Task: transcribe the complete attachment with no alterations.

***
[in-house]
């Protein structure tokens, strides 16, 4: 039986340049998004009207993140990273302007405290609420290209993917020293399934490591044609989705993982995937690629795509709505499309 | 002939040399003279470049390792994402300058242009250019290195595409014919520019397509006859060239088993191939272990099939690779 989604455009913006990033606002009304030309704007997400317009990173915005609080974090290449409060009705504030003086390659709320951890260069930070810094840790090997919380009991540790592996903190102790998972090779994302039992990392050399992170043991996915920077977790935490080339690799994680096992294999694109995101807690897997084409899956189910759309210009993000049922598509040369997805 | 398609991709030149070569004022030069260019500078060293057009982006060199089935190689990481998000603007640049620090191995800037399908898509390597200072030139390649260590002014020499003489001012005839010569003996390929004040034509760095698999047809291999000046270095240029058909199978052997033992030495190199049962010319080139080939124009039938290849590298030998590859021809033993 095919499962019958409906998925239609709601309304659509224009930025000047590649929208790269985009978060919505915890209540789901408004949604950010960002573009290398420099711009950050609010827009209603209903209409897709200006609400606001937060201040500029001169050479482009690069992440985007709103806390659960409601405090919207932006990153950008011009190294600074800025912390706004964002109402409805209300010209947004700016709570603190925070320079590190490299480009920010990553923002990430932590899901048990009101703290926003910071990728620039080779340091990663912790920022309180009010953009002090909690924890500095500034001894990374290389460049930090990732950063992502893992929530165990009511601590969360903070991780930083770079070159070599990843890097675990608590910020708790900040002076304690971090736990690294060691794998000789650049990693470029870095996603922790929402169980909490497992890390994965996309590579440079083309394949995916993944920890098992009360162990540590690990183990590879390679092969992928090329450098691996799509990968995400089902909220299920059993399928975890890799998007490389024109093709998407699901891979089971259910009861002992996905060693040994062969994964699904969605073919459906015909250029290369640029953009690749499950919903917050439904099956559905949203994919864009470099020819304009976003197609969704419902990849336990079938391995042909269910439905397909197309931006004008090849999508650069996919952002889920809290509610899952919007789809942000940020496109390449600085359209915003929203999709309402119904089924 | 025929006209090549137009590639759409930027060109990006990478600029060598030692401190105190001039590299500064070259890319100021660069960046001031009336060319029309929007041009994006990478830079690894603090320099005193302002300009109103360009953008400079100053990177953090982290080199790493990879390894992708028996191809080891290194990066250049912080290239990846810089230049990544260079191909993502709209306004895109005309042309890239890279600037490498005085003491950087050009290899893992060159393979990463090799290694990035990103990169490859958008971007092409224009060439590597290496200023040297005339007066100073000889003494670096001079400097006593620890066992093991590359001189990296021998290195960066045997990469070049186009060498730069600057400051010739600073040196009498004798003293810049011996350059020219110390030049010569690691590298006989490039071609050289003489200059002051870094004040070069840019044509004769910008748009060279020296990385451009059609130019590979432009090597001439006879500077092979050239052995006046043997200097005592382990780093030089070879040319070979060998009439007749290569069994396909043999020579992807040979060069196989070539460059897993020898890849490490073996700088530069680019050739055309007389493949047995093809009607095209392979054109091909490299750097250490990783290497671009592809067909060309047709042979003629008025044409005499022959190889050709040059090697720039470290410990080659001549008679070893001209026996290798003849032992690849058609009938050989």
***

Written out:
[in-house]
């Protein structure tokens, strides 16, 4: 039986340049998004009207993140990273302007405290609420290209993917020293399934490591044609989705993982995937690629795509709505499309 | 002939040399003279470049390792994402300058242009250019290195595409014919520019397509006859060239088993191939272990099939690779 989604455009913006990033606002009304030309704007997400317009990173915005609080974090290449409060009705504030003086390659709320951890260069930070810094840790090997919380009991540790592996903190102790998972090779994302039992990392050399992170043991996915920077977790935490080339690799994680096992294999694109995101807690897997084409899956189910759309210009993000049922598509040369997805 | 398609991709030149070569004022030069260019500078060293057009982006060199089935190689990481998000603007640049620090191995800037399908898509390597200072030139390649260590002014020499003489001012005839010569003996390929004040034509760095698999047809291999000046270095240029058909199978052997033992030495190199049962010319080139080939124009039938290849590298030998590859021809033993 095919499962019958409906998925239609709601309304659509224009930025000047590649929208790269985009978060919505915890209540789901408004949604950010960002573009290398420099711009950050609010827009209603209903209409897709200006609400606001937060201040500029001169050479482009690069992440985007709103806390659960409601405090919207932006990153950008011009190294600074800025912390706004964002109402409805209300010209947004700016709570603190925070320079590190490299480009920010990553923002990430932590899901048990009101703290926003910071990728620039080779340091990663912790920022309180009010953009002090909690924890500095500034001894990374290389460049930090990732950063992502893992929530165990009511601590969360903070991780930083770079070159070599990843890097675990608590910020708790900040002076304690971090736990690294060691794998000789650049990693470029870095996603922790929402169980909490497992890390994965996309590579440079083309394949995916993944920890098992009360162990540590690990183990590879390679092969992928090329450098691996799509990968995400089902909220299920059993399928975890890799998007490389024109093709998407699901891979089971259910009861002992996905060693040994062969994964699904969605073919459906015909250029290369640029953009690749499950919903917050439904099956559905949203994919864009470099020819304009976003197609969704419902990849336990079938391995042909269910439905397909197309931006004008090849999508650069996919952002889920809290509610899952919007789809942000940020496109390449600085359209915003929203999709309402119904089924 | 025929006209090549137009590639759409930027060109990006990478600029060598030692401190105190001039590299500064070259890319100021660069960046001031009336060319029309929007041009994006990478830079690894603090320099005193302002300009109103360009953008400079100053990177953090982290080199790493990879390894992708028996191809080891290194990066250049912080290239990846810089230049990544260079191909993502709209306004895109005309042309890239890279600037490498005085003491950087050009290899893992060159393979990463090799290694990035990103990169490859958008971007092409224009060439590597290496200023040297005339007066100073000889003494670096001079400097006593620890066992093991590359001189990296021998290195960066045997990469070049186009060498730069600057400051010739600073040196009498004798003293810049011996350059020219110390030049010569690691590298006989490039071609050289003489200059002051870094004040070069840019044509004769910008748009060279020296990385451009059609130019590979432009090597001439006879500077092979050239052995006046043997200097005592382990780093030089070879040319070979060998009439007749290569069994396909043999020579992807040979060069196989070539460059897993020898890849490490073996700088530069680019050739055309007389493949047995093809009607095209392979054109091909490299750097250490990783290497671009592809067909060309047709042979003629008025044409005499022959190889050709040059090697720039470290410990080659001549008679070893001209026996290798003849032992690849058609009938050989």